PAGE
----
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United States Department of Agriculture

Agricultural Research Service

Title: Emerging Challenges in Land Management: An American Perspective on Efficiency

Author
item HATFIELD, JERRY

Submitted to: Australian Agronomy Conference
Publication Type: Proceedings
Publication Acceptance Date: February 1, 2001
Publication Date: N/A

Technical Abstract: Increasing concerns about nonpoint source pollution and the role of agricultural practices on the loss of nutrients has renewed interest in agronomic management. The balance between economic and production efficiency and environmental quality can be addressed from an understanding of the linkages between the soil resource and the agronomic system. The interrelationships among water, nitrogen, and radiation capture efficiency provide a framework for the evaluation of agronomic systems. Previous approaches have used one of these measures individually; however, crop production is an integration of these three components. There is a large variation among these components across a field and across regions. Studies in central Iowa have shown that it is possible to increase nitrogen, water, and radiation capture efficiency by 20-30% above current levels. Development of agronomic systems that are based on efficiency rather than production will increase the sustainability of production systems.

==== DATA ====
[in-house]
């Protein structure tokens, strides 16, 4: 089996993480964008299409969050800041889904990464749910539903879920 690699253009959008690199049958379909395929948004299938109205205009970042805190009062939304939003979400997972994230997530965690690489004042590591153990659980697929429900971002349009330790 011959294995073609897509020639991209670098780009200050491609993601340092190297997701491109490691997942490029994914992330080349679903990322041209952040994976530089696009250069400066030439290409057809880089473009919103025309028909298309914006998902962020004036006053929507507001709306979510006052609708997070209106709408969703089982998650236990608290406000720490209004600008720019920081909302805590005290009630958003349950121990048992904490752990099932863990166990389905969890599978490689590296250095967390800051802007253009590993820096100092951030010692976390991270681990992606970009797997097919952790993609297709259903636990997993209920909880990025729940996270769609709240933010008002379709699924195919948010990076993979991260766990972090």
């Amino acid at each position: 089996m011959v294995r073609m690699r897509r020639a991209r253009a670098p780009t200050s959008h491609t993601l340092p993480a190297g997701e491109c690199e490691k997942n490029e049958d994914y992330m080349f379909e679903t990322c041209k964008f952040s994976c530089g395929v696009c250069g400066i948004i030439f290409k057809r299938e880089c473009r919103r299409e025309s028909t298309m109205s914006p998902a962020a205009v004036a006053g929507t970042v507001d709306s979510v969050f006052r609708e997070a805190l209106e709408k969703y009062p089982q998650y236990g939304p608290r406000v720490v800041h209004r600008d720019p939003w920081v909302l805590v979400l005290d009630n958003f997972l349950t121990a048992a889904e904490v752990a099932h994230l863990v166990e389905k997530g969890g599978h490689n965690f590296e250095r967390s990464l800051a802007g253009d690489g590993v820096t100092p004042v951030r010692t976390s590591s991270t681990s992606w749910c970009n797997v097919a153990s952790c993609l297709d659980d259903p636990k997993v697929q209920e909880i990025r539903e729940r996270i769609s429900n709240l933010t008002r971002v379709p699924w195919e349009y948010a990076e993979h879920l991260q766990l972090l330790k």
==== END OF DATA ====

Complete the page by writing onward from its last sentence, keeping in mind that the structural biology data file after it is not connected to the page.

Last Modified: 9/29/2014
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